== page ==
After months of organizing and card-signing, the Student-Run Service Members’ Union (SSMUnion) has received accreditation. As stated in a post on their Facebook page, the union is “now legally recognized as the union representing all nonmanagement employees of SSMU.” It was granted formal status on January 15, after submitting signed union cards for verification to the Tribunal administratif du travail (TAT) of Quebec. Since the TAT confirmed that at least 50 per cent plus one of SSMU employees have signed and submitted cards, the union has been certified without an election.
SSMUnion’s parent union, the Canadian Union of Public Employees (CUPE), is also the union that represents the Concordia Student Union (CSU) and the Graduate Student Union (GSU) at Concordia, giving the organization relevant experience on unionizing student workers in Quebec.
The SSMUnion hopes to tackle issues faced by the over 100 employees of SSMU. Belle Sullivan, a member of the organizing committee and acting communications coordinator, tells the Daily that these issues include “unpredictable fluctuations in schedules and workload, lack of job security from being kept on temporary contracts, histories of harassment, and serious and systemic problems with communication.”
Those covered under the union range from volunteers to full-time paid employees. SSMU executives are not included in the coverage, as they are considered a part of management. This includes, for example, those working within an organization run under SSMU, such as Queer McGill or the Sexual Assault Center of the McGill Students’ Society (SACOMSS), and those who do administrative work in SSMU. Claire Downie, one student who recently joined the union, works in the organizing committee. Downie tells the Daily she got involved because she believes “unions can benefit every worker;” however, she feels strongly “that having protections provided by a union is especially essential for McGill student workers. Students often manage a job, schoolwork, and involvement in extracurricular activities, which can get extremely stressful.”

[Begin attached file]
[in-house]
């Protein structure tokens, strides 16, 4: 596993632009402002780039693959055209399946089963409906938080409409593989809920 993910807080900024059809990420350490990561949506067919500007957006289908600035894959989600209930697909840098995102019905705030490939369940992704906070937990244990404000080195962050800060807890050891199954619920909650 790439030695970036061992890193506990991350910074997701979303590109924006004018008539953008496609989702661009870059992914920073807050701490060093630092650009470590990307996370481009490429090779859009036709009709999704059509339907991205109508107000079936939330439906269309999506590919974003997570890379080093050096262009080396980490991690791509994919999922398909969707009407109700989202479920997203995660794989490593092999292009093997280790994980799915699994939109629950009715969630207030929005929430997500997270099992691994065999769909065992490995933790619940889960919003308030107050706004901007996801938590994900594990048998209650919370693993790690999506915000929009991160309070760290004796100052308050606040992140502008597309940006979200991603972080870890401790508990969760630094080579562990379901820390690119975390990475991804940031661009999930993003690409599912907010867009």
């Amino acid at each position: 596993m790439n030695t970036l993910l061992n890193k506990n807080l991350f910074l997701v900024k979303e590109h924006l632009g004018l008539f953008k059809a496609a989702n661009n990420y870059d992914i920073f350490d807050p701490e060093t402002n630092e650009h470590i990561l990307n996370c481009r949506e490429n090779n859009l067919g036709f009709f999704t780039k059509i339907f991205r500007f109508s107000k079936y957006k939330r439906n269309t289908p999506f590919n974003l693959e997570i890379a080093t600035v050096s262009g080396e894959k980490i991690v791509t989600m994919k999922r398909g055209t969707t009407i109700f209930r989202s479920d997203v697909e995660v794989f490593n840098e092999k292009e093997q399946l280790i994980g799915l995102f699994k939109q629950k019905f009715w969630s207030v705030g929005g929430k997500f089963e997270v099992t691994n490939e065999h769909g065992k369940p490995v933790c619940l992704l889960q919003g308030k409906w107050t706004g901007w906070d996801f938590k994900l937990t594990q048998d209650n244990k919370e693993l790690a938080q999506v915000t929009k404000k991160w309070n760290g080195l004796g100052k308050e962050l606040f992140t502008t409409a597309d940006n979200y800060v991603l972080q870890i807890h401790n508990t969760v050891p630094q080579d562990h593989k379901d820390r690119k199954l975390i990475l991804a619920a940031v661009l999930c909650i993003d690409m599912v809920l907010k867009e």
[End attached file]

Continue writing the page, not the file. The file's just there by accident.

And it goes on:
The next steps for the SSMUnion include electing executives, working to create internal bywlaws – they will be governed by CUPE’s bylaws until they do so – and beginning collective bargaining with SSMU. From there, the Union will negotiate wages, working conditions, additional resources, and other demands with their employer (SSMU).
Most importantly, the organizing committee is preparing for their first General Assembly (GA), “where union members will be able to vote on by-laws, elect executives, and amend our constitution,” Sullivan says. “We’re trying to get as many union members as possible to come out to the GA, because we want everyone’s opinions to be heard as we move forward as a union.”
Although over 50 per cent of SSMU employees have signed cards and joined, organizers are continuing to reach out to workers to join the Union. While doing so, they are listening to their grievances to ensure that the needs of all SSMU employees are heard, and that all union members are being negotiated for.
“If you’re a SSMU employee who hasn’t yet signed a card, or you’ve already signed a card but have yet to be involved with the SSMUnion, please reach out!” Sullivan says. “We want everyone’s opinions to be heard, because the SSMUnion is here to represent every SSMU employee!” You can follow the SSMUnion’s Facebook page for updates on upcoming events, including how to join the union and information about the upcoming first General Assembly.